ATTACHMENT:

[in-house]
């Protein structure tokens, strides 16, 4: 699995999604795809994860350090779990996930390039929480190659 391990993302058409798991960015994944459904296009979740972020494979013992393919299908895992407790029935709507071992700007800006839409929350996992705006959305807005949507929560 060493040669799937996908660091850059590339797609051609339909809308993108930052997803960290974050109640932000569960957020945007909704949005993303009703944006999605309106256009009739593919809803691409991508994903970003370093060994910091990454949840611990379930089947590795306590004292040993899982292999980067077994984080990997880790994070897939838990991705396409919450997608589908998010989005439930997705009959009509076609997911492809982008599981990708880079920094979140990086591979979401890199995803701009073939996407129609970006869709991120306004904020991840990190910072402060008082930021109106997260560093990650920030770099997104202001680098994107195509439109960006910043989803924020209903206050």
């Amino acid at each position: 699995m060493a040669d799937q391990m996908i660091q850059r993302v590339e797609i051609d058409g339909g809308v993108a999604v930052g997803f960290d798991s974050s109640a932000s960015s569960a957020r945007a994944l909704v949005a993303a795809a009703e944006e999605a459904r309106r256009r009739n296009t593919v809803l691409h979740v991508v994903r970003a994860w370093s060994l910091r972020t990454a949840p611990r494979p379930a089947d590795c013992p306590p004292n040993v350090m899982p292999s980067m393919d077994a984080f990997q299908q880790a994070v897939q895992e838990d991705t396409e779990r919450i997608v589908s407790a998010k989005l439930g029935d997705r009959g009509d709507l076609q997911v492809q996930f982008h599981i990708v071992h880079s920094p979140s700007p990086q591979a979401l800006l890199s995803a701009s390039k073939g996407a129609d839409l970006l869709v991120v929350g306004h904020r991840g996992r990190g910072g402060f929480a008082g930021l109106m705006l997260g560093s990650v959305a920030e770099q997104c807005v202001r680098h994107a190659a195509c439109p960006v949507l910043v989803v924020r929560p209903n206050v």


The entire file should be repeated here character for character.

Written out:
[in-house]
């Protein structure tokens, strides 16, 4: 699995999604795809994860350090779990996930390039929480190659 391990993302058409798991960015994944459904296009979740972020494979013992393919299908895992407790029935709507071992700007800006839409929350996992705006959305807005949507929560 060493040669799937996908660091850059590339797609051609339909809308993108930052997803960290974050109640932000569960957020945007909704949005993303009703944006999605309106256009009739593919809803691409991508994903970003370093060994910091990454949840611990379930089947590795306590004292040993899982292999980067077994984080990997880790994070897939838990991705396409919450997608589908998010989005439930997705009959009509076609997911492809982008599981990708880079920094979140990086591979979401890199995803701009073939996407129609970006869709991120306004904020991840990190910072402060008082930021109106997260560093990650920030770099997104202001680098994107195509439109960006910043989803924020209903206050």
């Amino acid at each position: 699995m060493a040669d799937q391990m996908i660091q850059r993302v590339e797609i051609d058409g339909g809308v993108a999604v930052g997803f960290d798991s974050s109640a932000s960015s569960a957020r945007a994944l909704v949005a993303a795809a009703e944006e999605a459904r309106r256009r009739n296009t593919v809803l691409h979740v991508v994903r970003a994860w370093s060994l910091r972020t990454a949840p611990r494979p379930a089947d590795c013992p306590p004292n040993v350090m899982p292999s980067m393919d077994a984080f990997q299908q880790a994070v897939q895992e838990d991705t396409e779990r919450i997608v589908s407790a998010k989005l439930g029935d997705r009959g009509d709507l076609q997911v492809q996930f982008h599981i990708v071992h880079s920094p979140s700007p990086q591979a979401l800006l890199s995803a701009s390039k073939g996407a129609d839409l970006l869709v991120v929350g306004h904020r991840g996992r990190g910072g402060f929480a008082g930021l109106m705006l997260g560093s990650v959305a920030e770099q997104c807005v202001r680098h994107a190659a195509c439109p960006v949507l910043v989803v924020r929560p209903n206050v």